What is Inheritance Planning
If after death, the beneficiaries of your estate receive sums in excess of the Thresholds for Capital Acquisitions Tax (CAT) purposes, Inheritance Tax will be payable.
The sense of loss of a loved one can have a severe impact on families and while financial planning can’t lessen the loss, it can reduce the tax bills associated with inheritance.
The inheritance value determines the amount of tax owed, and depending on your relationship with the deceased and the amount involved, the tax bill can be substantial.
Some of the Revenue Basics
- Capital acquisitions tax (CAT) is a tax on gifts and inheritance. An individual can receive gifts and inheritances up to a set value (or threshold) over their lifetime before having to pay CAT.
- In order to calculate CAT, it is necessary to know which threshold, tax rate and aggregation rules apply to the inheritance and gift.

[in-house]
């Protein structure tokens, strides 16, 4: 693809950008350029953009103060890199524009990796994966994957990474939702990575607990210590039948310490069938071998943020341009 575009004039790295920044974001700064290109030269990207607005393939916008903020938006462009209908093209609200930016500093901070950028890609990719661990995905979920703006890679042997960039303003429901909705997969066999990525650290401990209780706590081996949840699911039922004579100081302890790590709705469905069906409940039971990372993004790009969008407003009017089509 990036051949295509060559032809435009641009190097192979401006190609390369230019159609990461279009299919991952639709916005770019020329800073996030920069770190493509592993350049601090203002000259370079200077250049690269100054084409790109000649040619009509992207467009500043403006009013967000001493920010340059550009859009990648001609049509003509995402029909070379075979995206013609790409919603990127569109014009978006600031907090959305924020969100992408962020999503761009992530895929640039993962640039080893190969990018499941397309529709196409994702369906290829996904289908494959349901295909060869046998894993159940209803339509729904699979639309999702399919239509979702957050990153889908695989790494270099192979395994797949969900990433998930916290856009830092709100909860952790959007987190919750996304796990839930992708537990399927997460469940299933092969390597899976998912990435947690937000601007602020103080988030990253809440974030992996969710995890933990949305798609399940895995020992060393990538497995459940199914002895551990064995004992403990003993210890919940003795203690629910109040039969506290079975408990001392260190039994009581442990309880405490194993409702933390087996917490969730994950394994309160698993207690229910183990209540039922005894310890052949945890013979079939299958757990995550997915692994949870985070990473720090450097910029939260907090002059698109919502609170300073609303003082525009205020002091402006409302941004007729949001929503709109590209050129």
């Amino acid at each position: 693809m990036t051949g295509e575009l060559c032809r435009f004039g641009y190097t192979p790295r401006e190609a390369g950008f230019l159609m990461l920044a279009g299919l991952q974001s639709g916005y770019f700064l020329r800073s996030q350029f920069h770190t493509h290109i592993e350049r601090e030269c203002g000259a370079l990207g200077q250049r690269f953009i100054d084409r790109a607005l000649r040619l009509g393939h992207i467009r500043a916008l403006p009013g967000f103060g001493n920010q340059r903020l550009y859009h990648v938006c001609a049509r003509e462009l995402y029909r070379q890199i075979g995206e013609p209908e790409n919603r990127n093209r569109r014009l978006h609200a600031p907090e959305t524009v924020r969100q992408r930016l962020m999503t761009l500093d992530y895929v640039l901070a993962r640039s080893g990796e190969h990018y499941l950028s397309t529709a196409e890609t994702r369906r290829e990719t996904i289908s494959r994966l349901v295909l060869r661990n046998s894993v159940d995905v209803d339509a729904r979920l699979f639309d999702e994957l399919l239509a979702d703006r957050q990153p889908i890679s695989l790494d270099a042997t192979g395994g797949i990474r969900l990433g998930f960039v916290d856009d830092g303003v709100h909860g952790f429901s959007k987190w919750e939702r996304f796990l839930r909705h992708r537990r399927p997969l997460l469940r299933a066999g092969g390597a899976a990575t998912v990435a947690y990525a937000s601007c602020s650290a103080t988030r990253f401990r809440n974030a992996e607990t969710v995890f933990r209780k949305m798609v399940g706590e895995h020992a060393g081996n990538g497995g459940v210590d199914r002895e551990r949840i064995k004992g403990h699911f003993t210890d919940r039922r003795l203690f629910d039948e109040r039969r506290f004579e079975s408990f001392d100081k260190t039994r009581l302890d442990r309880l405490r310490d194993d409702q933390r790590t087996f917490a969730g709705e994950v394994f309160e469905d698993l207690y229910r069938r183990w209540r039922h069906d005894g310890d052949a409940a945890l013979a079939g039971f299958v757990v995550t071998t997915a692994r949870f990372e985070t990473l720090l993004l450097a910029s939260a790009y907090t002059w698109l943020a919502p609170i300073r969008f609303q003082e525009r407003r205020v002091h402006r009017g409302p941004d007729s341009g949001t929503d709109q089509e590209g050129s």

- The thresholds allowed are shared between gifts and inheritances. Once CAT is due, it is currently charged at 33%.
- Gifts become inheritances if the person dies within two years of giving the gift. There are three beneficiary categories which dictate the CAT threshold amounts.
- If the beneficiary is a child (including adopted child, stepchild, and certain foster children) or minor child of a deceased child of the disponer which is the person providing the gift or Property (Group A) the CAT threshold is €335,000.
- For a brother, sister, niece, nephew, or lineal ancestor (i.e., grandparent) or lineal descendant (i.e., grandchild) of the disponer (Group B) the CAT threshold is € 32,500, and for all other cases (Group C) it’s €16,250.
Let IPM Draper Financial Brokers give you a helping hand to plan for the future and lessen the financial burden.